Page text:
When you’re starting a new business, perhaps you have savings or a redundancy pay out to draw upon to help you begin. You might not need much money to get your business off the ground, but it’s helpful to have working capital.
So, if you need a cash injection to help launch or grow your business, where can you look? There are various options, the enterprise investment scheme (EIS) and the seed enterprise investment scheme (SEIS), to lenders and investors.
Which approach is best for you?
Cash at no cost?
The most attractive option is to investigate whether there is money available at little or no cost to you, such as seeing if your business qualifies for a grant.
Grants are most likely to be available if your business is developing an innovative product; or it has a positive impact on the economy, say job creation; or is doing something “green”.
If your work is innovative, you might be able to apply for Research and Development (R&D) tax credits. We claim these retrospectively after you spend money on qualifying innovation, but this should be on your radar from day one.
Investors (see below) would expect you to be making use of all funding like this, if available to you.
As you might expect, grants and tax credits may well not be readily available. If your business doesn’t qualify, you could explore your borrowing options.
Lenders, typically high street banks, have a range of products to assist growing businesses. These are products you will be familiar with from personal finances, such as loans, overdrafts or credit cards.
The benefit of borrowing, over seeking investment, is that you keep all of the equity in your business. It’s worth taking some time to find the right borrowing option for you. You may not conform to every product’s lending criteria and repayment terms will vary.
While you retain equity, there will be a cost to borrowing – interest payments and maybe arrangement fees. And, of course, you will have to repay the capital lent on the agreed terms.
It might be appropriate for you to consider looking at investors.
Seeking investment can be costly. It usually involves giving up a share of your company value and future profits to your investors and this could be a significant amount.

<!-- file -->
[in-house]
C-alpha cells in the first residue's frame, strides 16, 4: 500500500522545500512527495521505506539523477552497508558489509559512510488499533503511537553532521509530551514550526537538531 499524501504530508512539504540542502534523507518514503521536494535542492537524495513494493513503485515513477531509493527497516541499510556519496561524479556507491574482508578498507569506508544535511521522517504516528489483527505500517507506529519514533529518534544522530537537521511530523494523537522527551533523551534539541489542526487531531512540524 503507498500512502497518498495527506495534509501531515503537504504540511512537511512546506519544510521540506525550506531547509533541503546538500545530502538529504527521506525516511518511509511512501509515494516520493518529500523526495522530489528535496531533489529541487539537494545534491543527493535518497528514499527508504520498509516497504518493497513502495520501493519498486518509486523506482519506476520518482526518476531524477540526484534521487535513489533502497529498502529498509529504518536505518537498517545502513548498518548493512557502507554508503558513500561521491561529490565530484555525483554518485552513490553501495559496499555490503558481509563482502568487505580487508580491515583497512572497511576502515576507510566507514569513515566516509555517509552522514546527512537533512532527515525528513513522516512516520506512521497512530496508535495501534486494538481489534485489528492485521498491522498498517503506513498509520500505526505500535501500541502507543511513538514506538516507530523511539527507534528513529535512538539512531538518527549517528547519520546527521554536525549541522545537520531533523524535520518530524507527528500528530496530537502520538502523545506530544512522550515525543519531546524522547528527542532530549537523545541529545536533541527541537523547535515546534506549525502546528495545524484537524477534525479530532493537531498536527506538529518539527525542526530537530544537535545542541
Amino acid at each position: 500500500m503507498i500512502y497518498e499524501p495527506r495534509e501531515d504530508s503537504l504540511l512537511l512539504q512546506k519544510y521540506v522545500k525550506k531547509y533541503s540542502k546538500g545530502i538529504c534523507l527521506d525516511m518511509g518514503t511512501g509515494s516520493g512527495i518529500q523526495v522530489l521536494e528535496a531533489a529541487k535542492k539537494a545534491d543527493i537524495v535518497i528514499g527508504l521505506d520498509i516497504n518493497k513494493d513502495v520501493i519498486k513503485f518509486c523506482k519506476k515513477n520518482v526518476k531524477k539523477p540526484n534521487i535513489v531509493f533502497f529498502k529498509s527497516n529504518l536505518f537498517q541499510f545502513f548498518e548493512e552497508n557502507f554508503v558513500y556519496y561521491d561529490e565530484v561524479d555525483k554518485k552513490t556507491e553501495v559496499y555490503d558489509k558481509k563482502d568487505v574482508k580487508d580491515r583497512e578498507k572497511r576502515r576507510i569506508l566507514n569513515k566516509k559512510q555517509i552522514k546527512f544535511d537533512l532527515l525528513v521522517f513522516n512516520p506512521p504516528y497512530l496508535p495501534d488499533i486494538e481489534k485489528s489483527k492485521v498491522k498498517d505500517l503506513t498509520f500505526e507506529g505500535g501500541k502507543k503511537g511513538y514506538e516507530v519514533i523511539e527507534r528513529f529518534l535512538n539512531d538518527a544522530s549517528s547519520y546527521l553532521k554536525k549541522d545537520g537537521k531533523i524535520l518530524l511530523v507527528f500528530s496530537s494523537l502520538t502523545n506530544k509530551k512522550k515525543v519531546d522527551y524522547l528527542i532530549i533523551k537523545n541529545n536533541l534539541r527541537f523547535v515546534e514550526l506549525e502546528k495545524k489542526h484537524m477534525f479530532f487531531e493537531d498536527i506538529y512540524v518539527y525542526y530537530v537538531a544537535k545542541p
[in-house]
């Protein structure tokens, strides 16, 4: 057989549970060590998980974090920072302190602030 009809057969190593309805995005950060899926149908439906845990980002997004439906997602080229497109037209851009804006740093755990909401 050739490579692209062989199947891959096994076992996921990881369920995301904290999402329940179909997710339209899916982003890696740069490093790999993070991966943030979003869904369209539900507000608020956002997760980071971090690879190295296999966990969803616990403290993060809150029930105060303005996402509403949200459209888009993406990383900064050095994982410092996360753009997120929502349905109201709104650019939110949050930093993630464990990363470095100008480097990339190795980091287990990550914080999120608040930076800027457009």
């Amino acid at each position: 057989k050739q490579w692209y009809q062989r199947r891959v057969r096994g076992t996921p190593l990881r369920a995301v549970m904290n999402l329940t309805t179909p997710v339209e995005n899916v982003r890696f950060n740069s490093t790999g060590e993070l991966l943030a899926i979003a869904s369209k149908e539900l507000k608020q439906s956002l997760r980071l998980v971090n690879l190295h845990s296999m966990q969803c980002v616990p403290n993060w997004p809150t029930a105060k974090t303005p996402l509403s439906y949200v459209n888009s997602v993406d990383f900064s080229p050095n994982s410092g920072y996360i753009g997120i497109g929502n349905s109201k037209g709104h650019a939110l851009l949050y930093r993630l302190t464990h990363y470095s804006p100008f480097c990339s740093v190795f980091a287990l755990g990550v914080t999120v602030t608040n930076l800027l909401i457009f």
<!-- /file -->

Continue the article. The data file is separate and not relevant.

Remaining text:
It will be the best option for some businesses. After all, it would be preferable to own a smaller share of something very successful than a complete share of an unsuccessful business.
Another option is to look for an angel investor.
This could be a Dragons’ Den style of investment where your investor supplies the cash in return for equity, but they may also support your business in additional ways. For example, you might be able to draw upon their expertise for advice, mentoring, contacts, or resources from their other businesses.
This might be exactly what you’re looking for but be aware that with an angel investor on board, they may well want active input into how you run your business.
Another option is to explore investment schemes such as SEIS and EIS. These schemes help you raise money from experienced investors who want to support start-up businesses and benefit from their growth. Your investors receive shares in your business as well as tax relief on their investment.
Under these schemes, you are more likely to keep the control over decision-making in your business, but you’re unlikely to get mentoring support from these investors. There are also HMRC rules to comply with.
In contrast to borrowing, opting for investment means that you don’t have the pressure of meeting interest and capital payments of a loan, overdraft, or credit card. But investors will have expectations about share growth and profits, which might weigh heavily on you.
How we can help
Our experts can help you navigate the options for raising funds to launch or grow your business. They’ll help discern which option is right for you, in line with your immediate needs and long-term plans. Please get in touch to discuss it with us.